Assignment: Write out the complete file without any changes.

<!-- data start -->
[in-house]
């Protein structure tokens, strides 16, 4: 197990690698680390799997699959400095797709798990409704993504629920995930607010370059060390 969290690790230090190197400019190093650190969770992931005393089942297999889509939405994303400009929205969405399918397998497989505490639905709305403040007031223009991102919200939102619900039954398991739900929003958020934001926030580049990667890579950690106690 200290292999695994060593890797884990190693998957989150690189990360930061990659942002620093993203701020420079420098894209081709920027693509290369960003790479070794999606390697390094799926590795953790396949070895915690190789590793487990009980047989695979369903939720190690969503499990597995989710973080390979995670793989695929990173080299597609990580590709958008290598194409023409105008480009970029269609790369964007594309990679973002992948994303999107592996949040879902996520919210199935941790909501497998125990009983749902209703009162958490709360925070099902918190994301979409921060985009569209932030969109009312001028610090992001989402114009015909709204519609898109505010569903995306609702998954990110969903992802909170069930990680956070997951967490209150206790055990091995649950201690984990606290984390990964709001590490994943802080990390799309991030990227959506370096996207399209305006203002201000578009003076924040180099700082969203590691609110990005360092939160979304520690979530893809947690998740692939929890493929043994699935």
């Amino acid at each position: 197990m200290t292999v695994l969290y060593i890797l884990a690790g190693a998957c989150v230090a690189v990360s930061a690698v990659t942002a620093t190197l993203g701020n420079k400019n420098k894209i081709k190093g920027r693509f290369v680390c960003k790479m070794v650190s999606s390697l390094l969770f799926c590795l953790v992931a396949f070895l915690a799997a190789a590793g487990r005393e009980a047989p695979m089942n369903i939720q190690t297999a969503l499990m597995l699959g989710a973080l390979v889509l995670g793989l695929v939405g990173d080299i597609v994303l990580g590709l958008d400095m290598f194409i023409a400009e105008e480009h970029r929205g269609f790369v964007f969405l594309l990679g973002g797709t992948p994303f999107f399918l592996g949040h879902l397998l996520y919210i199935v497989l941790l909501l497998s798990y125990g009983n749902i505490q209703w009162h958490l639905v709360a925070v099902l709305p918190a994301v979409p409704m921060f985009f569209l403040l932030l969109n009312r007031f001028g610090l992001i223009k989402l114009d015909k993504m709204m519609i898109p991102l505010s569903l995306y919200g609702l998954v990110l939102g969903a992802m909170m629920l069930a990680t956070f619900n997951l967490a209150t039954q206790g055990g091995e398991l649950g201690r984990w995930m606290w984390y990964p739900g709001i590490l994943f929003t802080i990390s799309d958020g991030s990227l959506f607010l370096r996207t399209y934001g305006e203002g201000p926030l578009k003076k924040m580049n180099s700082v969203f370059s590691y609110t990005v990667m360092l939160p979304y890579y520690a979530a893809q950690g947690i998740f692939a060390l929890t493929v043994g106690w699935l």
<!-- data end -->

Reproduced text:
[in-house]
């Protein structure tokens, strides 16, 4: 197990690698680390799997699959400095797709798990409704993504629920995930607010370059060390 969290690790230090190197400019190093650190969770992931005393089942297999889509939405994303400009929205969405399918397998497989505490639905709305403040007031223009991102919200939102619900039954398991739900929003958020934001926030580049990667890579950690106690 200290292999695994060593890797884990190693998957989150690189990360930061990659942002620093993203701020420079420098894209081709920027693509290369960003790479070794999606390697390094799926590795953790396949070895915690190789590793487990009980047989695979369903939720190690969503499990597995989710973080390979995670793989695929990173080299597609990580590709958008290598194409023409105008480009970029269609790369964007594309990679973002992948994303999107592996949040879902996520919210199935941790909501497998125990009983749902209703009162958490709360925070099902918190994301979409921060985009569209932030969109009312001028610090992001989402114009015909709204519609898109505010569903995306609702998954990110969903992802909170069930990680956070997951967490209150206790055990091995649950201690984990606290984390990964709001590490994943802080990390799309991030990227959506370096996207399209305006203002201000578009003076924040180099700082969203590691609110990005360092939160979304520690979530893809947690998740692939929890493929043994699935």
């Amino acid at each position: 197990m200290t292999v695994l969290y060593i890797l884990a690790g190693a998957c989150v230090a690189v990360s930061a690698v990659t942002a620093t190197l993203g701020n420079k400019n420098k894209i081709k190093g920027r693509f290369v680390c960003k790479m070794v650190s999606s390697l390094l969770f799926c590795l953790v992931a396949f070895l915690a799997a190789a590793g487990r005393e009980a047989p695979m089942n369903i939720q190690t297999a969503l499990m597995l699959g989710a973080l390979v889509l995670g793989l695929v939405g990173d080299i597609v994303l990580g590709l958008d400095m290598f194409i023409a400009e105008e480009h970029r929205g269609f790369v964007f969405l594309l990679g973002g797709t992948p994303f999107f399918l592996g949040h879902l397998l996520y919210i199935v497989l941790l909501l497998s798990y125990g009983n749902i505490q209703w009162h958490l639905v709360a925070v099902l709305p918190a994301v979409p409704m921060f985009f569209l403040l932030l969109n009312r007031f001028g610090l992001i223009k989402l114009d015909k993504m709204m519609i898109p991102l505010s569903l995306y919200g609702l998954v990110l939102g969903a992802m909170m629920l069930a990680t956070f619900n997951l967490a209150t039954q206790g055990g091995e398991l649950g201690r984990w995930m606290w984390y990964p739900g709001i590490l994943f929003t802080i990390s799309d958020g991030s990227l959506f607010l370096r996207t399209y934001g305006e203002g201000p926030l578009k003076k924040m580049n180099s700082v969203f370059s590691y609110t990005v990667m360092l939160p979304y890579y520690a979530a893809q950690g947690i998740f692939a060390l929890t493929v043994g106690w699935l």